You might not think bias, habit, or obscure metrics are damaging your hiring process, but when you peel back the layers you’ll probably find a system that was unfair from the start.
Job interviews are mostly an overrated hassle. Don’t believe me? I’m willing to bet this similar scenario has happened at least once in your company:
Interviewer: Tell me about your experience doing XYZ.
Candidate: Well, I’ve had experience at X and also at Y, and I’ve found learning about Z to be really fascinating in my current job…
Interviewer: Yeah, I also find Z interesting. In fact when I was working at Company X, I found… *cue tirade on why he is so brilliant at Z and why Company X was lucky to have him, and his thoughts on XYZ…*
Candidate: *Laughs nervously, nods, and gestures enthusiastically at all appropriate moments*
Interviewer: Well, that’s probably all we need to know. You’re perfect for this role!
It’s a trap too many interviewers fall into – they make decisions based on bias and judgements they’re not even aware of.
Instead of measuring abilities, interviewers get job seekers to talk about them; instead of using the interview as a filter, too many bad eggs get through (or false positives happen – i.e. people who were turned down, but would have actually been great candidates), and instead of using a systematic approach to distinguish actual talent for the role and culture, the interview becomes a place that allows personal preference to fester and thrive.
It doesn’t stop there. Because many hiring processes are still not collaborative, the responsibility of assessing a candidate usually falls squarely on one person’s shoulder. That person tells others what happened in the interview, sharing handpicked details and feedback that fills an unconscious bias they don’t realise they have. Other team members trust their judgement (after all, they’re experienced recruiters) and everyone is happy with the decision that’s been made.
It’s a lack of self-awareness, and it’s widespread. Far too often, job interviews are simply an unfair experience.
As your company’s founder or a leader in a business, you probably believe you are “a good judge of character”. Perhaps you are, but perhaps you’re not. Maybe you’ve been sucked into a professional vortex that allows you to rely on instinct, using ill-fitting metrics to pigeonhole candidates. Your “good judge of character” is actually slightly exaggerated.
I’m sorry to be the bearer of bad news, but listen – it’s not (necessarily) your fault. We are all guilty.
To reassess and rebuild the way you measure a ‘good’ candidate, there are a few things you can consider.
Beware the bias
It’s human nature to be drawn to people who are like you, meaning recruiters have a propensity to hire people like them. It’s incredibly easy to make too many dangerous assumptions when you discover a common thread or shared interest with a candidate.
If you want to test someone’s ability for something – then you need to measure that exact ability. Don’t fall back on previous success stories and bias beliefs when making a hire.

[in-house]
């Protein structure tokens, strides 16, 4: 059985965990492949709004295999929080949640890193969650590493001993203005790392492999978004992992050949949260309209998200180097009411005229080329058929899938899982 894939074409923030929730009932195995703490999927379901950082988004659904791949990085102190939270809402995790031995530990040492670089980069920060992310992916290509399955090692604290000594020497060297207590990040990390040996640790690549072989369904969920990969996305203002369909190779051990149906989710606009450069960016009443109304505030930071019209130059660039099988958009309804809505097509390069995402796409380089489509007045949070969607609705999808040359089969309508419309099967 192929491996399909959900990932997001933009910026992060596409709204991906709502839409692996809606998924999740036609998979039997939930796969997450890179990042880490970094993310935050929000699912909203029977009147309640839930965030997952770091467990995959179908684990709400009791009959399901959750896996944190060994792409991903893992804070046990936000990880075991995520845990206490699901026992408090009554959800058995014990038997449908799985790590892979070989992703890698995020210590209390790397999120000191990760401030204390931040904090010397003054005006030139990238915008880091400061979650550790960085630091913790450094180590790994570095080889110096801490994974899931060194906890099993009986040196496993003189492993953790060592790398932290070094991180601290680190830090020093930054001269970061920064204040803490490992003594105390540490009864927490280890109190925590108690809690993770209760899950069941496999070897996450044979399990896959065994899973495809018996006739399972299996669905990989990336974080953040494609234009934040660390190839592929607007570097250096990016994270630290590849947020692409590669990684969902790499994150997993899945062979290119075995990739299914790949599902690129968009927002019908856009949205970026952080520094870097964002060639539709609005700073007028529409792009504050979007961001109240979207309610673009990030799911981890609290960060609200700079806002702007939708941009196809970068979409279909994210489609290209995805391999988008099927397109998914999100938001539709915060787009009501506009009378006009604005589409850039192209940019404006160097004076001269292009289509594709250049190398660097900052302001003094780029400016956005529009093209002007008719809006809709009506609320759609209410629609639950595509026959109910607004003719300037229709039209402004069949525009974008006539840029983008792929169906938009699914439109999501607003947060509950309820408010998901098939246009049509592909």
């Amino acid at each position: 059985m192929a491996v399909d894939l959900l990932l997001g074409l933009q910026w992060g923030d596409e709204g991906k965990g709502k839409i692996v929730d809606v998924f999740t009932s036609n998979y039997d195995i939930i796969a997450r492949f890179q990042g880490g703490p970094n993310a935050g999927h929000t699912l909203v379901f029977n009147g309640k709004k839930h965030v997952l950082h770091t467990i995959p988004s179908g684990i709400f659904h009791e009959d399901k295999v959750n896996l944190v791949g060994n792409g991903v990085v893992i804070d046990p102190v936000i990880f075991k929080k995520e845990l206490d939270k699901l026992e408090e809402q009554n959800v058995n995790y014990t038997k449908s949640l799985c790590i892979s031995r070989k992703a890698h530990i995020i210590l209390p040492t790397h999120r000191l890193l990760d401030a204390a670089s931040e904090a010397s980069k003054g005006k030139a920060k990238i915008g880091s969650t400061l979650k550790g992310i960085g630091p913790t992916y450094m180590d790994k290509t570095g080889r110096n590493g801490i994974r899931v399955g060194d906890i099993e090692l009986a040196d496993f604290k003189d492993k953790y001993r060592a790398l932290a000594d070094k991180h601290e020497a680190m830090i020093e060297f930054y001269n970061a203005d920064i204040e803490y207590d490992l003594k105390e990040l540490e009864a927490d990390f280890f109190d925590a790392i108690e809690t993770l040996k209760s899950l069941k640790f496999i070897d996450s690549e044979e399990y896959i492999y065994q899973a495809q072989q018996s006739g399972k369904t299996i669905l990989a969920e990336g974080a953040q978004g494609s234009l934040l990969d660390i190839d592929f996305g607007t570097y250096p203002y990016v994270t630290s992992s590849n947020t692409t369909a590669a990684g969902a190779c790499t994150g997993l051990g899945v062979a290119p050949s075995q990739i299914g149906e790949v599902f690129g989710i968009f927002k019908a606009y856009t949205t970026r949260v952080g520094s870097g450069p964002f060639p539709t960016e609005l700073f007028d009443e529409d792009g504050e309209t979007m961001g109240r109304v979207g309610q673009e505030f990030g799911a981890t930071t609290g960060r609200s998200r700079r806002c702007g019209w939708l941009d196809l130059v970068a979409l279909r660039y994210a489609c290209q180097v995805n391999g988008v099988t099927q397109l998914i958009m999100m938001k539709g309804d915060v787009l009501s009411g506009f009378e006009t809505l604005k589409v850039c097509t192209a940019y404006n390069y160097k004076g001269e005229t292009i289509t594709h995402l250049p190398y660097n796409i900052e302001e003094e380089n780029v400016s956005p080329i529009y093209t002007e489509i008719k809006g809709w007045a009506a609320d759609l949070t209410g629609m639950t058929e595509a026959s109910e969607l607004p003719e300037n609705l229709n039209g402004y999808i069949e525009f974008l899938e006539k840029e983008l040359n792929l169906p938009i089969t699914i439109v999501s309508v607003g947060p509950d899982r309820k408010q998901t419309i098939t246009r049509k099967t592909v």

Say goodbye to gamification and gimmicks
Pointless puzzles, games, gimmicks, personality and IQ tests, and straight up bizarre riddles have got to go. Unless you are able to justify the metrics and accurately measure and predict skill and job fit from these obscure hiring methods, it’s time for game over. They rarely serve a real purpose and instead just introduce more room for error, bias and assumptions. And you don’t need that.
You can introduce them later on, but only one at a time, and only once you’ve got your hiring process down pat.
Don’t get blinded by cultural fit
Startups are notoriously guilty of hiring talent because they talk the talk and look the part. An obscure gaming or movie reference on a CV might endear the interviewer to a candidate, much like the presence of a foosball table in the office draws in Millennials like a moth to a flame – but it’s all fluff. At the end of the day, this stuff isn’t measurable and cultural fit is hard to define (and hard to gauge accurately in one interview.)
Try to align a set of questions to your corporate values or overall mission, and keep tabs on whether candidates show these matching core ideals.
Think beyond the interview
“Recruiting is hard. It’s just finding the needles in the haystack. You can’t know enough in a one-hour interview. So, in the end, it’s ultimately based on your gut. How do I feel about this person? What are they like when they’re challenged? I ask everybody that: “Why are you here?” The answers themselves are not what you’re looking for. It’s the meta-data.”
Yes, and no, Steve Jobs. It’s true that it’s impossible to know how a candidate is going to perform in the role based on an interview that is 1–3 hours long. And yet, this is the basis of recruitment! However, I don’t believe that it’s ultimately based on your gut. Gut plays a part – and it always will, and should – but relying too much on your first instincts brings us back to bias. It’ll creep it any chance it gets.
The best way to align your gut feeling to probable actual results is to check a candidate’s motivation. Steve Jobs’ questions are good – finding out why someone wants the job, the company, or the career path is key. An intelligent recruiter will be able to spot the genuine enthusiasm amidst any bulls***.
Kick off your hiring process right. Chat to us at firstname.lastname@example.org to find out how talent mapping can scoop up the best candidates.